Curtain Call

Curtain Call movie still

Director: Peter Yates
Screenwriter: Todd Alcott
Starring: James Spader, Michael Caine, Maggie Smith, Polly Walker, Sam Shepard
Release details: TVM, USA 1998, 93mins
Full details: IMDb
Genre: Romantic comedy
Rating: 6 out of 10

A harmless piece of fluff made for the Showtime Movie channel, Curtain Call is the sort of old-fashioned movie that cause people to say, "They don't make them like that any more." I admit it up front, this is my sort of movie, but it's not going to be to everybody's taste.

Stevenson Lowe (James Spader, surely one of the most under-rated 80s actors) is a publisher working in his family business. Unfortunately, life is not going according to plan. Having sold out to a large conglomerate, he finds himself being asked to publish books like "1001 Names for Your Cat". In addition, he's in severe danger of losing his girlfriend (Polly Walker) to a handsome senator (Sam Shepard).

In an attempt to bring some stability into his chaotic life, he buys a house, not realising that it's inhabited by the ghosts of a famous theatrical couple: Max and Lily Gale (Sir Michael and Maggie Smith all but reprising their California Suite roles). As you would expect, only Stevenson can see the couple - the great unwritten law of comedies with amusing ghosts.

At no point does it strain the braincells to work out what's going to happen in this film, but that is not to say that it offers no attractions. Michael Caine and Maggie Smith are both impeccable as the warring thespians, stealing the film blatantly from their younger co-stars, while James Spader shows that he has a depth of charm and timing that lends itself well to romantic comedy. Polly Walker, however, is not sympathetic enough as his romantic foil, but much of this is because her role is so clearly underwritten. Shepard, meanwhile, who features in a totally unnecessary subplot, must have been really hard up to take on such a wafer-thin role and dials in his performance accordingly.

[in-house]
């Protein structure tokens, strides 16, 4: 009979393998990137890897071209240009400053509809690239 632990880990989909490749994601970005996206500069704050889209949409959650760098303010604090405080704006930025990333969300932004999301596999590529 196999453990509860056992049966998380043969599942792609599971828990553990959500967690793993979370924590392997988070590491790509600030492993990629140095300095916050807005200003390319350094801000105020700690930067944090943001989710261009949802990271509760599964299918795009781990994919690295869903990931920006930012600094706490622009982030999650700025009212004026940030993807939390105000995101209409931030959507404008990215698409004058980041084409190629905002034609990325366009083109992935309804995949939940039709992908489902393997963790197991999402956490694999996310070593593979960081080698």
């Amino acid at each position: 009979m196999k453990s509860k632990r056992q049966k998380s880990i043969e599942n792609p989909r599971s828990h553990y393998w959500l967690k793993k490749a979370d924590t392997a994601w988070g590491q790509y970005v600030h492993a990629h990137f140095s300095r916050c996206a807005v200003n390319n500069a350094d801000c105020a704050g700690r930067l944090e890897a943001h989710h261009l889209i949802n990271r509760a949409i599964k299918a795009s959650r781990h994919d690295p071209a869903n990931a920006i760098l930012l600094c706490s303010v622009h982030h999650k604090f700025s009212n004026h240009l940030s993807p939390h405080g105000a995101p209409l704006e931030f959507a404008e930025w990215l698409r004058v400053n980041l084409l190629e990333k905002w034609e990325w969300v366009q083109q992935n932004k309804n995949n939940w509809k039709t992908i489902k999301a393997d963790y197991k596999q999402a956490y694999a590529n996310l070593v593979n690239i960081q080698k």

Not a film that stretches its cast or the viewer, but it's an enjoyable confection without being too sickly, especially since director Peter Yates (Summer Holiday, Bullitt) emphasises the comedy over the romance. Cut the Sam Shepard subplot, tighten it by about 10 minutes, and make the focus of the film Caine and Smith, rather than Spader and Walker, and then you'd really have a movie.

External Reviews

Considering that no one other than Lowe can see them, it's odd that people start going out of their way not to walk through the ghosts... Apollo Movie Guide


The James Spader Appreciation Society contains a fair amount of information on the man who starred in the quintessential 80s classics Pretty in Pink, Mannequin and Tuff Turf. have an interview with Sam Shepard from January 2001.

There's a Maggie Smith online factsheet from the Guardian.